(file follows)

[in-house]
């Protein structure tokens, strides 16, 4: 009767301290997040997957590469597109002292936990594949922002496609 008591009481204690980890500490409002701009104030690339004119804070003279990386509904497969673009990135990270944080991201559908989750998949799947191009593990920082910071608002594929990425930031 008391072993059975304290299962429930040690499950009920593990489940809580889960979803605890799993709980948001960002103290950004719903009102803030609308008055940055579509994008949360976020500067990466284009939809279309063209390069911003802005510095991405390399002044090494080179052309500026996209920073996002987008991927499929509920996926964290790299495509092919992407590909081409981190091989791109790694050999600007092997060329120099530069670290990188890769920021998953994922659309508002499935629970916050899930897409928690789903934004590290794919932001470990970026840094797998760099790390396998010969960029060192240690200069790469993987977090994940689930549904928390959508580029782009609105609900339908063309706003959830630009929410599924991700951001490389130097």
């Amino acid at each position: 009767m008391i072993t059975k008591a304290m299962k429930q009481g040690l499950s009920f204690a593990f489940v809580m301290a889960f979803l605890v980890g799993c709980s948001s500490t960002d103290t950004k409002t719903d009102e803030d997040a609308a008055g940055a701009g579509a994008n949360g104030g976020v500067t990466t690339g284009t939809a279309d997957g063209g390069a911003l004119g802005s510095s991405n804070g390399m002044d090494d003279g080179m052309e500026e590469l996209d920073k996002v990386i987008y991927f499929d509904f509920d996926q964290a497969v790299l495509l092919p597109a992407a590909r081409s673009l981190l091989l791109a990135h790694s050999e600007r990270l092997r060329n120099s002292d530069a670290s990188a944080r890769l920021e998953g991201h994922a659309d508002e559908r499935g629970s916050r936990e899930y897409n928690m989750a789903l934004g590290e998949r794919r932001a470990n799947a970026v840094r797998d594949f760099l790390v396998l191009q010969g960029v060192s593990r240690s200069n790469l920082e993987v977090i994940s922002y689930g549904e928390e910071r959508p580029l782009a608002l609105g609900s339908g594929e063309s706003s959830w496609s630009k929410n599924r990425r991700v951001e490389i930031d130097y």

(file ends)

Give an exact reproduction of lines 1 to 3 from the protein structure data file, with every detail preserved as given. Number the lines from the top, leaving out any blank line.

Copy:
[in-house]
């Protein structure tokens, strides 16, 4: 009767301290997040997957590469597109002292936990594949922002496609 008591009481204690980890500490409002701009104030690339004119804070003279990386509904497969673009990135990270944080991201559908989750998949799947191009593990920082910071608002594929990425930031 008391072993059975304290299962429930040690499950009920593990489940809580889960979803605890799993709980948001960002103290950004719903009102803030609308008055940055579509994008949360976020500067990466284009939809279309063209390069911003802005510095991405390399002044090494080179052309500026996209920073996002987008991927499929509920996926964290790299495509092919992407590909081409981190091989791109790694050999600007092997060329120099530069670290990188890769920021998953994922659309508002499935629970916050899930897409928690789903934004590290794919932001470990970026840094797998760099790390396998010969960029060192240690200069790469993987977090994940689930549904928390959508580029782009609105609900339908063309706003959830630009929410599924991700951001490389130097």
């Amino acid at each position: 009767m008391i072993t059975k008591a304290m299962k429930q009481g040690l499950s009920f204690a593990f489940v809580m301290a889960f979803l605890v980890g799993c709980s948001s500490t960002d103290t950004k409002t719903d009102e803030d997040a609308a008055g940055a701009g579509a994008n949360g104030g976020v500067t990466t690339g284009t939809a279309d997957g063209g390069a911003l004119g802005s510095s991405n804070g390399m002044d090494d003279g080179m052309e500026e590469l996209d920073k996002v990386i987008y991927f499929d509904f509920d996926q964290a497969v790299l495509l092919p597109a992407a590909r081409s673009l981190l091989l791109a990135h790694s050999e600007r990270l092997r060329n120099s002292d530069a670290s990188a944080r890769l920021e998953g991201h994922a659309d508002e559908r499935g629970s916050r936990e899930y897409n928690m989750a789903l934004g590290e998949r794919r932001a470990n799947a970026v840094r797998d594949f760099l790390v396998l191009q010969g960029v060192s593990r240690s200069n790469l920082e993987v977090i994940s922002y689930g549904e928390e910071r959508p580029l782009a608002l609105g609900s339908g594929e063309s706003s959830w496609s630009k929410n599924r990425r991700v951001e490389i930031d130097y």